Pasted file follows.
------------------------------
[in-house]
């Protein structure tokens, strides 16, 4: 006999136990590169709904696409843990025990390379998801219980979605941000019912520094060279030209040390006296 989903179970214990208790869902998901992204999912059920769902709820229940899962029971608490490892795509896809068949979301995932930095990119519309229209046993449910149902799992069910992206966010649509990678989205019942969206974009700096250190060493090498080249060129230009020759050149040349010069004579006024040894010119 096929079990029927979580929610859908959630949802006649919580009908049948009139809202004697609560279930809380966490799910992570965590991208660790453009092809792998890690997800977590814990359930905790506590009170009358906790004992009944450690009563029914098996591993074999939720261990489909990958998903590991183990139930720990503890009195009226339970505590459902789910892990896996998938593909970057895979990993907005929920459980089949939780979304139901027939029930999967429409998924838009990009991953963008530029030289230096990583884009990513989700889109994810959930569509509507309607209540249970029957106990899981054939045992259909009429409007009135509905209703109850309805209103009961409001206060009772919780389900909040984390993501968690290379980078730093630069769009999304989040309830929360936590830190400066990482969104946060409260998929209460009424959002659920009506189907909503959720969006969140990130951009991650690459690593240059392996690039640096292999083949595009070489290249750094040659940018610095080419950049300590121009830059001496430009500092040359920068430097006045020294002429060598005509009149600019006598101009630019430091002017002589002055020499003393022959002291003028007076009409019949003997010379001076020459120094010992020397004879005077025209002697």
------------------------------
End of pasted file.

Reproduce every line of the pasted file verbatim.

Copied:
[in-house]
């Protein structure tokens, strides 16, 4: 006999136990590169709904696409843990025990390379998801219980979605941000019912520094060279030209040390006296 989903179970214990208790869902998901992204999912059920769902709820229940899962029971608490490892795509896809068949979301995932930095990119519309229209046993449910149902799992069910992206966010649509990678989205019942969206974009700096250190060493090498080249060129230009020759050149040349010069004579006024040894010119 096929079990029927979580929610859908959630949802006649919580009908049948009139809202004697609560279930809380966490799910992570965590991208660790453009092809792998890690997800977590814990359930905790506590009170009358906790004992009944450690009563029914098996591993074999939720261990489909990958998903590991183990139930720990503890009195009226339970505590459902789910892990896996998938593909970057895979990993907005929920459980089949939780979304139901027939029930999967429409998924838009990009991953963008530029030289230096990583884009990513989700889109994810959930569509509507309607209540249970029957106990899981054939045992259909009429409007009135509905209703109850309805209103009961409001206060009772919780389900909040984390993501968690290379980078730093630069769009999304989040309830929360936590830190400066990482969104946060409260998929209460009424959002659920009506189907909503959720969006969140990130951009991650690459690593240059392996690039640096292999083949595009070489290249750094040659940018610095080419950049300590121009830059001496430009500092040359920068430097006045020294002429060598005509009149600019006598101009630019430091002017002589002055020499003393022959002291003028007076009409019949003997010379001076020459120094010992020397004879005077025209002697």